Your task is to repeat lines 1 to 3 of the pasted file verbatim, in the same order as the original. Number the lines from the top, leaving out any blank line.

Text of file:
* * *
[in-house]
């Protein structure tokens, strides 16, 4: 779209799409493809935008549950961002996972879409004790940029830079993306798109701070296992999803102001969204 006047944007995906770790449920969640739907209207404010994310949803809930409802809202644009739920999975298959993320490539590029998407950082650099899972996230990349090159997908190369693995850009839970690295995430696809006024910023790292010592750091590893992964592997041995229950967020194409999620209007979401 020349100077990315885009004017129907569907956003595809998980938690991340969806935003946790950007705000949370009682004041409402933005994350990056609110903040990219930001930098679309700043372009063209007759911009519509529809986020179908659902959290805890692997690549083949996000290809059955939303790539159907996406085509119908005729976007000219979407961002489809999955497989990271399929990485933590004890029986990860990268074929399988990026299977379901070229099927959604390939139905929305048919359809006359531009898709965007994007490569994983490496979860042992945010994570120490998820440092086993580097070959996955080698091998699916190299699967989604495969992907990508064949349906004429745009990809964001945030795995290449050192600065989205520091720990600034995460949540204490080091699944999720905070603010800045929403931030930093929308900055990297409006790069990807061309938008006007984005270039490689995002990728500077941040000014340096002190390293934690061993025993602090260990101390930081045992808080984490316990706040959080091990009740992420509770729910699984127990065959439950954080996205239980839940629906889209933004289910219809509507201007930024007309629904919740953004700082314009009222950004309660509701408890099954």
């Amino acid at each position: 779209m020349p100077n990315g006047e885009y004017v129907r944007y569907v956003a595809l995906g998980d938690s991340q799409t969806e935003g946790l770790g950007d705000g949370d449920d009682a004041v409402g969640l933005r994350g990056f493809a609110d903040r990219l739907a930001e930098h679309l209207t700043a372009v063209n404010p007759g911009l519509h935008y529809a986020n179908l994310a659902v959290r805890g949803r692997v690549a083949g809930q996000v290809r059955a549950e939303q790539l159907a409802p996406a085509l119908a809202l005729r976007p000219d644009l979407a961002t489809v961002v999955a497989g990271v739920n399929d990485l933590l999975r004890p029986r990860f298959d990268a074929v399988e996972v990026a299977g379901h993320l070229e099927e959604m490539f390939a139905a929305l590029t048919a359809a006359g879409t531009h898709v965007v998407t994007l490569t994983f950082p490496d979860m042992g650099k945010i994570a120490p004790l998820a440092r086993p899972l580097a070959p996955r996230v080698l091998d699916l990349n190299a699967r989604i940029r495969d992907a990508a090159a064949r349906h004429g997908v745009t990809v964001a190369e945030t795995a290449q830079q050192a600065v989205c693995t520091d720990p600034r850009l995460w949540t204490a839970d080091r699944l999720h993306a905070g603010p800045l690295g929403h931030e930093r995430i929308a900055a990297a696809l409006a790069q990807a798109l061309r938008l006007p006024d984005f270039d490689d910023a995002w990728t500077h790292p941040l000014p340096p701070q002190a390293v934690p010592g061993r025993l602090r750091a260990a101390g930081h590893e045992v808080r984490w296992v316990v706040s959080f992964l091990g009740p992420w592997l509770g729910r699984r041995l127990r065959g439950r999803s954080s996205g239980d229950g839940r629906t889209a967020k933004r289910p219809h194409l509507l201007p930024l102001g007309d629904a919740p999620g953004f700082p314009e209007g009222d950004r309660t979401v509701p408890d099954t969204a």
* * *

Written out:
[in-house]
């Protein structure tokens, strides 16, 4: 779209799409493809935008549950961002996972879409004790940029830079993306798109701070296992999803102001969204 006047944007995906770790449920969640739907209207404010994310949803809930409802809202644009739920999975298959993320490539590029998407950082650099899972996230990349090159997908190369693995850009839970690295995430696809006024910023790292010592750091590893992964592997041995229950967020194409999620209007979401 020349100077990315885009004017129907569907956003595809998980938690991340969806935003946790950007705000949370009682004041409402933005994350990056609110903040990219930001930098679309700043372009063209007759911009519509529809986020179908659902959290805890692997690549083949996000290809059955939303790539159907996406085509119908005729976007000219979407961002489809999955497989990271399929990485933590004890029986990860990268074929399988990026299977379901070229099927959604390939139905929305048919359809006359531009898709965007994007490569994983490496979860042992945010994570120490998820440092086993580097070959996955080698091998699916190299699967989604495969992907990508064949349906004429745009990809964001945030795995290449050192600065989205520091720990600034995460949540204490080091699944999720905070603010800045929403931030930093929308900055990297409006790069990807061309938008006007984005270039490689995002990728500077941040000014340096002190390293934690061993025993602090260990101390930081045992808080984490316990706040959080091990009740992420509770729910699984127990065959439950954080996205239980839940629906889209933004289910219809509507201007930024007309629904919740953004700082314009009222950004309660509701408890099954």
């Amino acid at each position: 779209m020349p100077n990315g006047e885009y004017v129907r944007y569907v956003a595809l995906g998980d938690s991340q799409t969806e935003g946790l770790g950007d705000g949370d449920d009682a004041v409402g969640l933005r994350g990056f493809a609110d903040r990219l739907a930001e930098h679309l209207t700043a372009v063209n404010p007759g911009l519509h935008y529809a986020n179908l994310a659902v959290r805890g949803r692997v690549a083949g809930q996000v290809r059955a549950e939303q790539l159907a409802p996406a085509l119908a809202l005729r976007p000219d644009l979407a961002t489809v961002v999955a497989g990271v739920n399929d990485l933590l999975r004890p029986r990860f298959d990268a074929v399988e996972v990026a299977g379901h993320l070229e099927e959604m490539f390939a139905a929305l590029t048919a359809a006359g879409t531009h898709v965007v998407t994007l490569t994983f950082p490496d979860m042992g650099k945010i994570a120490p004790l998820a440092r086993p899972l580097a070959p996955r996230v080698l091998d699916l990349n190299a699967r989604i940029r495969d992907a990508a090159a064949r349906h004429g997908v745009t990809v964001a190369e945030t795995a290449q830079q050192a600065v989205c693995t520091d720990p600034r850009l995460w949540t204490a839970d080091r699944l999720h993306a905070g603010p800045l690295g929403h931030e930093r995430i929308a900055a990297a696809l409006a790069q990807a798109l061309r938008l006007p006024d984005f270039d490689d910023a995002w990728t500077h790292p941040l000014p340096p701070q002190a390293v934690p010592g061993r025993l602090r750091a260990a101390g930081h590893e045992v808080r984490w296992v316990v706040s959080f992964l091990g009740p992420w592997l509770g729910r699984r041995l127990r065959g439950r999803s954080s996205g239980d229950g839940r629906t889209a967020k933004r289910p219809h194409l509507l201007p930024l102001g007309d629904a919740p999620g953004f700082p314009e209007g009222d950004r309660t979401v509701p408890d099954t969204a």